Believing Jesus

Back in the early 80’s my parents made a decision that’s affected every year of my life, maybe every month. When filling out my birth certificate, they wrote down Joseph Matthew Sliger. However, somewhere around the same time, they decided to call me by an abbreviated version of my middle name: Matt.

Of course, lots of people go by their middle names; I’m not traumatized. Yet it does create a few issues. One of the earliest occurred the first day of class every year of elementary and middle school. If you’re like me, the first day of school brought with it heightened nerves about meeting your new classmates and your new teacher. All I ever wanted to do was keep my head down and blend in. However, in those first few moments, as the teacher began calling roll, kid after kid would respond like the one before: “Here.” Middle name folks didn’t have that option. Eventually when the teacher landed on Sliger, Joseph, the first words my fellow classmates would hear from me were, “I go by Matt.” In short, I introduced myself by correcting my teacher.

A few years later, I studied music in college. A kind and gifted man named Mr. Rasmussen served as my private instructor, meaning that every week I went to his office for a 30–minute lesson. During the very first week of college, at the beginning of my first lesson, he happened to ask me, “Why don’t you go by Joseph?” While you’d think 13 years of school prepared me for this simple question, I responded, “I prefer Matt.” I’ll let you guess Mr. Rasmussen’s first name.

The biggest issue, however, is that most of the time I just completely forget that Joseph is my first name. For example, occasionally the Kroger pharmacist will say after multiple minutes searching the database, “I can’t find a Matt Sliger.” With a host of folks standing and stewing behind me, I have to admit aloud, “Oh yeah, my name is actually Joseph.” Everyone finds this incredibly endearing.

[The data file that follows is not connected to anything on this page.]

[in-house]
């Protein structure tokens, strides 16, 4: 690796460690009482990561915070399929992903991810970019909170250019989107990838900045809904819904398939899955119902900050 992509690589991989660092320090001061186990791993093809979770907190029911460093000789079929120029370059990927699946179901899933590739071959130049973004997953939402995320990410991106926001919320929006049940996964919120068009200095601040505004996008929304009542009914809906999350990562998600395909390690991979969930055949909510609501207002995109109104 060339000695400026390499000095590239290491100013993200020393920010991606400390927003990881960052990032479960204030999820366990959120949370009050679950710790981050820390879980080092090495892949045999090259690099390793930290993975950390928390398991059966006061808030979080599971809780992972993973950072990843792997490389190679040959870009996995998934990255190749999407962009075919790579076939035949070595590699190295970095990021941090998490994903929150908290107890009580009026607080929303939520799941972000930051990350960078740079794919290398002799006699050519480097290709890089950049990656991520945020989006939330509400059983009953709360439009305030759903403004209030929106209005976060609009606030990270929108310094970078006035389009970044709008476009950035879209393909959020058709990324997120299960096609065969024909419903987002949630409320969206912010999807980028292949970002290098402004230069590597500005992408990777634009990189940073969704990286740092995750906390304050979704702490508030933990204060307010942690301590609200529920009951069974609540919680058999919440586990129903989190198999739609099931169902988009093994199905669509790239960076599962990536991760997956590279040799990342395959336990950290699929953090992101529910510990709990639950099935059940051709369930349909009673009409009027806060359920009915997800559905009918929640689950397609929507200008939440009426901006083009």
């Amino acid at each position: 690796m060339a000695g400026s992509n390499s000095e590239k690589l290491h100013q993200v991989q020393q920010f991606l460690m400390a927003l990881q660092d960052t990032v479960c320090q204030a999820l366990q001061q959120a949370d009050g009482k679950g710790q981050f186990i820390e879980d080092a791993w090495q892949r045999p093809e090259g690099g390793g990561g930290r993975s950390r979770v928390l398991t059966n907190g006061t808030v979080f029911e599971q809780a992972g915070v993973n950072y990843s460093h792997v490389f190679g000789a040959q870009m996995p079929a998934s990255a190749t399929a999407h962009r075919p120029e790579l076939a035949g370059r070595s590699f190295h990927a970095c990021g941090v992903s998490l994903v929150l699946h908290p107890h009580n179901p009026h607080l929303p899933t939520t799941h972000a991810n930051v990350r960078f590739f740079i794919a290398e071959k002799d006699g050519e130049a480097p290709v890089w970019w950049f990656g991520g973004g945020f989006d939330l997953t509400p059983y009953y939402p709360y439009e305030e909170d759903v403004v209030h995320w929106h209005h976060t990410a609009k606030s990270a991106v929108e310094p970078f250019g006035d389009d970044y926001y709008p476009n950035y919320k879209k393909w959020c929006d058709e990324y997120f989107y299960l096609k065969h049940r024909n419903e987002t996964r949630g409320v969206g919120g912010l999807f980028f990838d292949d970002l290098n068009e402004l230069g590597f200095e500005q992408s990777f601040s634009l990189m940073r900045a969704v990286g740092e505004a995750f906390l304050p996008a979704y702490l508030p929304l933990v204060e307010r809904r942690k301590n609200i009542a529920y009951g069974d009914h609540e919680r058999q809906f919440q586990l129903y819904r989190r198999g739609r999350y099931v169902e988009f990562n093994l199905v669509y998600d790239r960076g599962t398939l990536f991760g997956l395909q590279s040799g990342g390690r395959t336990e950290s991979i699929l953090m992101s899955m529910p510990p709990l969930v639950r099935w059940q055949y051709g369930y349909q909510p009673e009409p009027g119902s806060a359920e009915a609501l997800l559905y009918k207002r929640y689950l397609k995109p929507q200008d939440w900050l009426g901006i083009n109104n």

You might say, “Matt, how could you forget something so central to your identity?”

John 17

I thought about that question recently while studying Jesus’ prayer in John 17. In that prayer, Jesus prays for His people. Who are these people? They are the ones the Father has given to His Son “out of the world” (17:6). Has a single one of them been lost? According to verse 12, Jesus asserts, “No.” He guards His people. Further, as this chapter goes on, Jesus prays that His people might be transformed by His word, or sanctified by the truth (17:17). His holy life makes possible His people’s holiness (17:19). Then He prays that His people would be one as the Father and the Son are one (17:21). The perfect unity of the Godhead, and our union with Christ, makes this kind of unity possible among God’s people. Jesus concludes His prayer in John 17 by praying that one day this same people, holy and united, might be with Him to see His glory (17:24).

Jesus prays for His people’s holiness, their unity, and for their future hope. And that’s to barely scratch the surface of the inexhaustible depths of John 17. After that brief overview, I think it’s worth considering: if the prayer of a righteous man availeth much, how effective is the prayer of Jesus?


A couple years ago, I was on the phone with AT&T. After quite a few minutes of joyfully discussing the details behind a modem I’d mailed back, the nice lady on the other end of the line said to me, “Matt, can I ask, how are you related to Joseph Sliger?” I found that to be quite the existential question. How would/should I respond? Eventually I answered, “I am him.”

That’s been true every day of my life, whether I remember it or not. And if I’m being analytical, I think I keep forgetting this because everyone calls me Matt. That’s what I repeatedly turn around and answer to. The regularity with which my middle name is reinforced explains how I can forget something so central to my identity.

And you, because you’re bombarded by other information––from within and from without––often forget that the words we considered above were prayed by a real man for a real people, a people to whom you belong. Jesus’ prayer in John 17 actually defines His people. And, whether we remember it or not, it’s true.